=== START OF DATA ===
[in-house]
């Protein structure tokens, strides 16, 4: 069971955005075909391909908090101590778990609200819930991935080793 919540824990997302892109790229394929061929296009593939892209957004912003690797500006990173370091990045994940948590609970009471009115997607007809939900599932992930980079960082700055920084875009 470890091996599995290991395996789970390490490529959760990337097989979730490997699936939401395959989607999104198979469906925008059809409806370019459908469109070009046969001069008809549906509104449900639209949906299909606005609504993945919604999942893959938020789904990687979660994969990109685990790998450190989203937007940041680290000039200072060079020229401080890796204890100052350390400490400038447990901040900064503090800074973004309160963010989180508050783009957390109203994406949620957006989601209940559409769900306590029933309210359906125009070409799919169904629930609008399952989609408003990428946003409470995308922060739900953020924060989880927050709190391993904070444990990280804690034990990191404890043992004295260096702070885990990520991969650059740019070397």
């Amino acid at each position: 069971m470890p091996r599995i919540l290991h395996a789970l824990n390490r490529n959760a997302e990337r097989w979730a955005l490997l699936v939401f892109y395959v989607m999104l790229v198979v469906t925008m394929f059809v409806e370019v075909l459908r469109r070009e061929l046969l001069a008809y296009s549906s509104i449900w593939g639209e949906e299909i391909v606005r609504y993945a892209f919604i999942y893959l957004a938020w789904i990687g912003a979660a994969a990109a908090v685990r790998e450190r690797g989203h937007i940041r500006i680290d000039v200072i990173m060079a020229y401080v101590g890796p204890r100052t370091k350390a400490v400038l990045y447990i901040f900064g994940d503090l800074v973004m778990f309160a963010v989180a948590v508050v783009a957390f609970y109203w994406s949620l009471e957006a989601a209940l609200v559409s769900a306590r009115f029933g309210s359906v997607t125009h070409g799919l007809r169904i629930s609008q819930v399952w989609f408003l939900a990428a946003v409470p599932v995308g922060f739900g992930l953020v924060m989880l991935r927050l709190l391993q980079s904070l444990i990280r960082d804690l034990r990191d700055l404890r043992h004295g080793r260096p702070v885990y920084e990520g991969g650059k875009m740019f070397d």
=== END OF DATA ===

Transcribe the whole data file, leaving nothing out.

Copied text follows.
[in-house]
């Protein structure tokens, strides 16, 4: 069971955005075909391909908090101590778990609200819930991935080793 919540824990997302892109790229394929061929296009593939892209957004912003690797500006990173370091990045994940948590609970009471009115997607007809939900599932992930980079960082700055920084875009 470890091996599995290991395996789970390490490529959760990337097989979730490997699936939401395959989607999104198979469906925008059809409806370019459908469109070009046969001069008809549906509104449900639209949906299909606005609504993945919604999942893959938020789904990687979660994969990109685990790998450190989203937007940041680290000039200072060079020229401080890796204890100052350390400490400038447990901040900064503090800074973004309160963010989180508050783009957390109203994406949620957006989601209940559409769900306590029933309210359906125009070409799919169904629930609008399952989609408003990428946003409470995308922060739900953020924060989880927050709190391993904070444990990280804690034990990191404890043992004295260096702070885990990520991969650059740019070397």
């Amino acid at each position: 069971m470890p091996r599995i919540l290991h395996a789970l824990n390490r490529n959760a997302e990337r097989w979730a955005l490997l699936v939401f892109y395959v989607m999104l790229v198979v469906t925008m394929f059809v409806e370019v075909l459908r469109r070009e061929l046969l001069a008809y296009s549906s509104i449900w593939g639209e949906e299909i391909v606005r609504y993945a892209f919604i999942y893959l957004a938020w789904i990687g912003a979660a994969a990109a908090v685990r790998e450190r690797g989203h937007i940041r500006i680290d000039v200072i990173m060079a020229y401080v101590g890796p204890r100052t370091k350390a400490v400038l990045y447990i901040f900064g994940d503090l800074v973004m778990f309160a963010v989180a948590v508050v783009a957390f609970y109203w994406s949620l009471e957006a989601a209940l609200v559409s769900a306590r009115f029933g309210s359906v997607t125009h070409g799919l007809r169904i629930s609008q819930v399952w989609f408003l939900a990428a946003v409470p599932v995308g922060f739900g992930l953020v924060m989880l991935r927050l709190l391993q980079s904070l444990i990280r960082d804690l034990r990191d700055l404890r043992h004295g080793r260096p702070v885990y920084e990520g991969g650059k875009m740019f070397d």